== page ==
Exhibit B would be the German beer bread with caraway seeds I made over winter break. Dense. Also, I had to hold this huge meat thermometer to check the yeast’s water temperature. It was too hot so I placed it on the windowsill so the winter wind could do its work. This process looked ridiculous.

I am so cool.

End flashback. This ciabatta bread — the one with the starter — is actually somewhat light and fluffy compared to the usual homemade bread texture. Success!

Biga starter

Also, I had a Soup Battle with my boyfriend today, wherein we both made soups from celery, onion, and carrots. The kitchen was a bit crowded, but both soups — which turned out surprisingly different — was delicious… especially with the bread we pulled straight from the oven.

A successful conclusion to the Grand Soup Battle

Cream is a deadly weapon

I know TSA makes the country safe, etc. I’ve never been unduly inconvenienced by new luggage restrictions or the screening process — until security stopped me as I tried to fly back to Butler.

After rummaging around in my carryon luggage, the TSA employee took out nail polish (didn’t realize that should have been a liquid), a bag of Christmas candy, a bunch of CD cases, and a grapefruit for re-screening. After all, we wouldn’t want anyone to suffer grapefruit juice burns, now, would we?

Joking aside, I’m glad the TSA takes its job seriously enough to re-screen items like to this to ensure they aren’t weapons. That’s fine. What I do take offense with is citing my jar of Nutella as a forbidden item. Well, my off-brand Nutella.

Does it look more dangerous because it's in a foreign language?

“It’s a cream,” the employee explained to me. Not the cream, NOT THE CREAM!

Back I trekked to my dad waiting outside security, unwilling to waste a jar of perfectly good hazelnut spread. I gave him the jar, said good-bye for a second time, and went through security. Again.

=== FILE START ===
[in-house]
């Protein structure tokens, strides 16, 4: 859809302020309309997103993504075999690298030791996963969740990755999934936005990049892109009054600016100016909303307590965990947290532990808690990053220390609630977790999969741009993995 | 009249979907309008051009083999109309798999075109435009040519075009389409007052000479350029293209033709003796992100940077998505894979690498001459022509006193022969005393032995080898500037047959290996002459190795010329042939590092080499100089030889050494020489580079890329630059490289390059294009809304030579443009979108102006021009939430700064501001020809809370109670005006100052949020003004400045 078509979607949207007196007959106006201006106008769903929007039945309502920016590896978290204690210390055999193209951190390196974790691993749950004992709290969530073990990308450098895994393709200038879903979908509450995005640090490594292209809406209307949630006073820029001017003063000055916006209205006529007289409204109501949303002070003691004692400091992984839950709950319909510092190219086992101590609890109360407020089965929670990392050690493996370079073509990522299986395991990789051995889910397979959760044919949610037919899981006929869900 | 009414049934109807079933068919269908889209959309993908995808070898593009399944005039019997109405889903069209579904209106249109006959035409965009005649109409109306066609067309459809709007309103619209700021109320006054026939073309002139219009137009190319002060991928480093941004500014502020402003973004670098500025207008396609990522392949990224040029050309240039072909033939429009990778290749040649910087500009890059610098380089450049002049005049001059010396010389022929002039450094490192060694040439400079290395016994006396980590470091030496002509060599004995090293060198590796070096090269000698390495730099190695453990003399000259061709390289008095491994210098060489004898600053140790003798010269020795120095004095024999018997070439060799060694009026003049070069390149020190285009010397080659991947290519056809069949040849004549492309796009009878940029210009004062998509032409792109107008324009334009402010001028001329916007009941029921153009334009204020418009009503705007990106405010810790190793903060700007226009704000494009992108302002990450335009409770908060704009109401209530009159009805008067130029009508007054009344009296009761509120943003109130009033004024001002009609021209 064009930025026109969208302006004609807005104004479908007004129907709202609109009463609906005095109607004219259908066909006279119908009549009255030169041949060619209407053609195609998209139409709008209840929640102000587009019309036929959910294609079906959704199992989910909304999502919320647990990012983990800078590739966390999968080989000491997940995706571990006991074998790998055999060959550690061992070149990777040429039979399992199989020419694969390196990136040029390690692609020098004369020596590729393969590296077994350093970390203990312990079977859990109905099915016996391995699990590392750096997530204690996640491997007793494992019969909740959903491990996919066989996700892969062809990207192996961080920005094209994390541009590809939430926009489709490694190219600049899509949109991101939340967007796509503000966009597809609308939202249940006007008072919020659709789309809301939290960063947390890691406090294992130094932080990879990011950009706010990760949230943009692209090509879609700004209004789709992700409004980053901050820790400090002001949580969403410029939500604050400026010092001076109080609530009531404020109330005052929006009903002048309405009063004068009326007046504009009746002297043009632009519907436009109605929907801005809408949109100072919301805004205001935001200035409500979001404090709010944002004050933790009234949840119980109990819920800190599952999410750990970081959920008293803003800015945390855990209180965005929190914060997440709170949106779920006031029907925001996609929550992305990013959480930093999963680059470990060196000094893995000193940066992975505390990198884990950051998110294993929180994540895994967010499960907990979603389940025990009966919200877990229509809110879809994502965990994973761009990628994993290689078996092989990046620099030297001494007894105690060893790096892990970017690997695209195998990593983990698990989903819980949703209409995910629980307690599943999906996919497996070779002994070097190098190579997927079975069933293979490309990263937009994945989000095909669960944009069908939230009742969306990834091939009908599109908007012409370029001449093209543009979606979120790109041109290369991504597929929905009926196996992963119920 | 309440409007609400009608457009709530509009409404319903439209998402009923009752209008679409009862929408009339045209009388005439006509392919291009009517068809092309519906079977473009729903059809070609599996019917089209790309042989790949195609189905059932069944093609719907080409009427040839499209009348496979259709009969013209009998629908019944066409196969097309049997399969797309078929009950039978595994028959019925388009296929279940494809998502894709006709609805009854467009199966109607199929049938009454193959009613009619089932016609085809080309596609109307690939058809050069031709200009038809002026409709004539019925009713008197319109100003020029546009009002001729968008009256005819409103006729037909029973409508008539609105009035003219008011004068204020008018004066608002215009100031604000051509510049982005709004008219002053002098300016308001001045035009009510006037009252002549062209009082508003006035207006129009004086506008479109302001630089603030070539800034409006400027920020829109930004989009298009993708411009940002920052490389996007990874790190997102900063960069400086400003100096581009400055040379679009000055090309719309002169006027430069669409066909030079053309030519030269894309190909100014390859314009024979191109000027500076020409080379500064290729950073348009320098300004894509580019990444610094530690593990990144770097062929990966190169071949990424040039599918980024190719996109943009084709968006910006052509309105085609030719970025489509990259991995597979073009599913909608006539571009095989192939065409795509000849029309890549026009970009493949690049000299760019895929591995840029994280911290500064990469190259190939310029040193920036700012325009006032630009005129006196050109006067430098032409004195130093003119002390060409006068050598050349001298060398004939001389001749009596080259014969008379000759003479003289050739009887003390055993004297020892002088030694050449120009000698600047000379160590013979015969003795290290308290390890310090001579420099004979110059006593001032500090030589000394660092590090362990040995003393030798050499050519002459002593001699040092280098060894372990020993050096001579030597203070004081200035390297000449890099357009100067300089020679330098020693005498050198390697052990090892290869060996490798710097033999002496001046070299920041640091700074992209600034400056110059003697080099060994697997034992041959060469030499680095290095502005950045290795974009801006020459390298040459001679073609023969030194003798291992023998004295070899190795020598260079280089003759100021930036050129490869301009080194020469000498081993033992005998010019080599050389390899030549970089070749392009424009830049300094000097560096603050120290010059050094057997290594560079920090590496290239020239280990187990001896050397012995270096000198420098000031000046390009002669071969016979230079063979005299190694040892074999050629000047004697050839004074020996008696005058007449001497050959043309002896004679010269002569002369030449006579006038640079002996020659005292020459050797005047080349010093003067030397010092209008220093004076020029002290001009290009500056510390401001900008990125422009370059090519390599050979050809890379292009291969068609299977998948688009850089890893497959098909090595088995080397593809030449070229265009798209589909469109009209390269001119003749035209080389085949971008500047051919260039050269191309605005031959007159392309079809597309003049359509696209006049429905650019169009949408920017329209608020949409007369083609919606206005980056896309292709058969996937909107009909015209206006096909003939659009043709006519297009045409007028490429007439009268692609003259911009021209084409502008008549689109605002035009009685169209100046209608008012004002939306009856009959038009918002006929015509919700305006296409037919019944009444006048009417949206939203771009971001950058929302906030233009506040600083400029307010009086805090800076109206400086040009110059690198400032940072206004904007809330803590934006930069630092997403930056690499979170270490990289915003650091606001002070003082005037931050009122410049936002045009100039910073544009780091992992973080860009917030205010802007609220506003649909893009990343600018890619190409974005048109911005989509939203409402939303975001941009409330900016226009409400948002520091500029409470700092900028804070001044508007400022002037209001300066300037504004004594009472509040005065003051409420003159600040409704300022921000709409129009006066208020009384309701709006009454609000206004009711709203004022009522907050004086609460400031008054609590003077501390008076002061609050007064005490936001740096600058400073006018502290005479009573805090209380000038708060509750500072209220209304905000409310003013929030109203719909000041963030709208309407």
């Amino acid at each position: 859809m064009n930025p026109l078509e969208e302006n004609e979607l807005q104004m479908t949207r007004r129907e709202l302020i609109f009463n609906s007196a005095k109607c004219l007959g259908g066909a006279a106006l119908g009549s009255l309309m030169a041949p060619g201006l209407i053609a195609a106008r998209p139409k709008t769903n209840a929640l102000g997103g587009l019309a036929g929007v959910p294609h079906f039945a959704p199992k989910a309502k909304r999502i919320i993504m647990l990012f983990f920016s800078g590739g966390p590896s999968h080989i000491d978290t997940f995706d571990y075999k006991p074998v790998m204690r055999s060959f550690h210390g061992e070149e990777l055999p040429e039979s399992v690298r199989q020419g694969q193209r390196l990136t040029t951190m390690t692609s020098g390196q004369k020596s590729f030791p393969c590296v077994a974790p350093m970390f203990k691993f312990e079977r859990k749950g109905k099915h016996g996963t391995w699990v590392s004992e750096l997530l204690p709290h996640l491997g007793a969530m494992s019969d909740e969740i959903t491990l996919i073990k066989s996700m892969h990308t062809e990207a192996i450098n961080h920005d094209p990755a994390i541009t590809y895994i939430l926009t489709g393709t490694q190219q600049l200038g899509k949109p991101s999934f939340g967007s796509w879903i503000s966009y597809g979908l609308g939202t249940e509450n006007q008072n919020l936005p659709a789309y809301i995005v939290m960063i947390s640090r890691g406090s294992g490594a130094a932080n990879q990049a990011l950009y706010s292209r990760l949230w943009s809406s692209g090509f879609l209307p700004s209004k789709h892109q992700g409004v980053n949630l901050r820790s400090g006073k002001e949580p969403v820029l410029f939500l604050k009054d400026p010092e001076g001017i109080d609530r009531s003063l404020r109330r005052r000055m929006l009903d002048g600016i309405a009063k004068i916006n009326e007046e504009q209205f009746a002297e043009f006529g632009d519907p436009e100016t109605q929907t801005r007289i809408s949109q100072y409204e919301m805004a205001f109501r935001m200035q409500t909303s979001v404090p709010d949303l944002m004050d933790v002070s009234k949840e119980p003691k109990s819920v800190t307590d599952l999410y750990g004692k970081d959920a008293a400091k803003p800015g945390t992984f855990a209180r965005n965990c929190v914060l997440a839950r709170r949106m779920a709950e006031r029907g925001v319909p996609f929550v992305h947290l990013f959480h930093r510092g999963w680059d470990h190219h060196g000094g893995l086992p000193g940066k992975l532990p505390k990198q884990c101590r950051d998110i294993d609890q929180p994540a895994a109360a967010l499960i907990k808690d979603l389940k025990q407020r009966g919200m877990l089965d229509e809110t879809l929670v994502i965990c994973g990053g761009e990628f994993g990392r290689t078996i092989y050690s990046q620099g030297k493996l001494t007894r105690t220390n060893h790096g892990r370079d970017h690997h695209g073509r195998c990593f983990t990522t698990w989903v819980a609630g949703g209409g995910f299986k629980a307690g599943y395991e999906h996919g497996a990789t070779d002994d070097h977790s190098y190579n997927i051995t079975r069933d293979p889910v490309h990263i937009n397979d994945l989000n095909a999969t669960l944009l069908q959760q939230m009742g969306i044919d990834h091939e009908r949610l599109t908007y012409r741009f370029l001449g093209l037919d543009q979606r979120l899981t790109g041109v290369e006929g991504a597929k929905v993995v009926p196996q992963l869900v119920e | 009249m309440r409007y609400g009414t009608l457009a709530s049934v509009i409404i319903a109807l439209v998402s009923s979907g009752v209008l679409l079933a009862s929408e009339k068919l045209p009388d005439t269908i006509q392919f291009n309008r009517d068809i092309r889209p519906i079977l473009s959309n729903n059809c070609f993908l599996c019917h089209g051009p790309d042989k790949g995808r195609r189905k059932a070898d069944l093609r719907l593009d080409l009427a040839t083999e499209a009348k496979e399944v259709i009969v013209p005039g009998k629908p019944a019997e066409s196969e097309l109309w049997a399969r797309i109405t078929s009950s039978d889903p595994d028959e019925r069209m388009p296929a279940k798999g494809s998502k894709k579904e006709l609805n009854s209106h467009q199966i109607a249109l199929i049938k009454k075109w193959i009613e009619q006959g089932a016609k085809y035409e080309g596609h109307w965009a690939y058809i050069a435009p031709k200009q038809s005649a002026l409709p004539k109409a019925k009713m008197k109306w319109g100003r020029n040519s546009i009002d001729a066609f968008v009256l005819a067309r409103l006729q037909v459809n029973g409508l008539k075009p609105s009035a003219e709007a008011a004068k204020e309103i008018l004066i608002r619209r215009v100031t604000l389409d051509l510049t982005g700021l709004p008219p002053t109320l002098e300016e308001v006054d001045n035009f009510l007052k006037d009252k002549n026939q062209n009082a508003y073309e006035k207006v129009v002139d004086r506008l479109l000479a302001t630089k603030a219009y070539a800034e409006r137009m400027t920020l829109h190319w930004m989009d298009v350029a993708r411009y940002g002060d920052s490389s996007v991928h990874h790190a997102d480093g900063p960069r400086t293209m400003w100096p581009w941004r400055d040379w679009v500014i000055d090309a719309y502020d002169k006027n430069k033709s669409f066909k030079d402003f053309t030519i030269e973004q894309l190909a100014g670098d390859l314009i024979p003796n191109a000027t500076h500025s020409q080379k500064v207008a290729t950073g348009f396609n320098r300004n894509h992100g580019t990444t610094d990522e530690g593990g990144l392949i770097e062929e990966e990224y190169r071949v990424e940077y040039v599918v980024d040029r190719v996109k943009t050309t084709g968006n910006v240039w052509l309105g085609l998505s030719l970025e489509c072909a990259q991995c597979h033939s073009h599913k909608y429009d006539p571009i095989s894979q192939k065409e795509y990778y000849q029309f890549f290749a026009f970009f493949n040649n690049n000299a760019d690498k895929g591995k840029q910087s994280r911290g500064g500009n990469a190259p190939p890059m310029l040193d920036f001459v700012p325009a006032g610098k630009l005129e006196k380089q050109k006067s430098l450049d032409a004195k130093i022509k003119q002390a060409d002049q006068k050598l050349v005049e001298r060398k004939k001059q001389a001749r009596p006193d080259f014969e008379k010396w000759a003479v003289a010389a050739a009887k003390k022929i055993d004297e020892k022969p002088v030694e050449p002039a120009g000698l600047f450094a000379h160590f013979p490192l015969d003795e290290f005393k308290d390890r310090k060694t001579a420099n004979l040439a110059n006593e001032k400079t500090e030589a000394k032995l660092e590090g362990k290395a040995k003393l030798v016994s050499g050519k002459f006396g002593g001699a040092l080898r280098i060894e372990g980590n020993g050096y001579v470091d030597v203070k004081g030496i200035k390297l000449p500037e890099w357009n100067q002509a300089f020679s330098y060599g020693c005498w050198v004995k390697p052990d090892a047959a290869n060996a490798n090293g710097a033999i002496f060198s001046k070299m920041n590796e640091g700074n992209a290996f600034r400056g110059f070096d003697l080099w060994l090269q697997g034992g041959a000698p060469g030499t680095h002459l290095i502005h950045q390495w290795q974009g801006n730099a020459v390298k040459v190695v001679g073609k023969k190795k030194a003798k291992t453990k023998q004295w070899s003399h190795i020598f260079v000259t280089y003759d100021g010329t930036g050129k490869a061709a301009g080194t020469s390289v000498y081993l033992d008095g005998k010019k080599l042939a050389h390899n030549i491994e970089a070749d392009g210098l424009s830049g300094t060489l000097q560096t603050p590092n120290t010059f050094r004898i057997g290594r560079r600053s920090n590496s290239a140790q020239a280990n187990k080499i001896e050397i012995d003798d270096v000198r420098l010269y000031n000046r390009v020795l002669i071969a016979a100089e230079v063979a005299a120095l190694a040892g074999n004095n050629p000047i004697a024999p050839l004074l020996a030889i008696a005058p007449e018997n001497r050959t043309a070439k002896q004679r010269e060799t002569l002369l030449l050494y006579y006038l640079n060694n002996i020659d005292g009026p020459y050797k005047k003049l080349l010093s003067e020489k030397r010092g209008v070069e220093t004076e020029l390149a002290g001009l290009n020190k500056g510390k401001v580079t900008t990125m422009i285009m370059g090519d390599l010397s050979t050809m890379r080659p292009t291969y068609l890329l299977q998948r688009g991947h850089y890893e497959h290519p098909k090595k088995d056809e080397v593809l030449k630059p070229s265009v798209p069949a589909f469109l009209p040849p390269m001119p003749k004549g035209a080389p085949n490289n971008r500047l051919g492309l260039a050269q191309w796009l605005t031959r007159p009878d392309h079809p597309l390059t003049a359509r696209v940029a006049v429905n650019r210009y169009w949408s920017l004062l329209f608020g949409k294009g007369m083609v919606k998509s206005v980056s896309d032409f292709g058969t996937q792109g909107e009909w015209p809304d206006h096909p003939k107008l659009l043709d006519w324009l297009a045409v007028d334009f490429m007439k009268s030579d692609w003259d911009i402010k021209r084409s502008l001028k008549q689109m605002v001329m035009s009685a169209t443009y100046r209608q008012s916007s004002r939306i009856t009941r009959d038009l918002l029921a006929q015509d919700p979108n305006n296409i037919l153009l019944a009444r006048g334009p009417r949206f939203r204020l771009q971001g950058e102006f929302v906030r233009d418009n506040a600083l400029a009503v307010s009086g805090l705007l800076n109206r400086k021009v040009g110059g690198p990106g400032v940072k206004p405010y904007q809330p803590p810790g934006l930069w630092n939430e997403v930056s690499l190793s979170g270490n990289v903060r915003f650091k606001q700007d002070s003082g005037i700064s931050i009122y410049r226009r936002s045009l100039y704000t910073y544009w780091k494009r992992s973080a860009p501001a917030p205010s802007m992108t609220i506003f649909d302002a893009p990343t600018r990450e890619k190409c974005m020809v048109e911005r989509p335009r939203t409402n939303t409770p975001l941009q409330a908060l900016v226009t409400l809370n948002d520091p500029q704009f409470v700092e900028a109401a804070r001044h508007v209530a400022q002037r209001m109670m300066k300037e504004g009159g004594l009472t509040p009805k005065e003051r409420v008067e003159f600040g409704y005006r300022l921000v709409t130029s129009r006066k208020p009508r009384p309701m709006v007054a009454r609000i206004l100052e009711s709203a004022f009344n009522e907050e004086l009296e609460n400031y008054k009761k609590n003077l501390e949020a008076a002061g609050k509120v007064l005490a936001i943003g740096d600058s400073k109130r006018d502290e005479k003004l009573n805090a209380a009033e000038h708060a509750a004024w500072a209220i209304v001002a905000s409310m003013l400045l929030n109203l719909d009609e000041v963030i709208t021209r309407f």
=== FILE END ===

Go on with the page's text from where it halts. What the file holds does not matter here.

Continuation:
Of course, the line had doubled by the time I went through the screening process a second time. I must admit, I was hardly the most cheerful traveler when I arrived at my gate, ten minutes before the boarding time.

However, however! The nice Delta flight attendant asked me covertly if I wanted something else to eat with my sandwich during the drink service. So I had, in addition to my cranberry-apple juice and lightly salted peanuts, some pretzels and goldfish. She liked something salty with her sandwiches, she explained.

Actually, both flight attendants complimented my sandwich. Maybe they were hungry? Perhaps my dad makes the most awesome sandwiches in the world? Both are plausible explanations. Regardless. They restored my faith in air travel and helped fill the sorrowful abyss in my heart, rent asunder by the forceful separation from my apparently deadly Alpella Krem.

College Cooking: Stuff in Couscous

Remember a very long while ago I promised to post vague recipes for new chefs? Remember the disclaimer that much of this seems quite obvious and hardly merits a recipe? Remember my rebuttal that college students (like me) when cooking for themselves for the first time sometimes have more trouble thinking of quick, moderately healthy, moderately inexpensive meals to prepare than actually preparing them?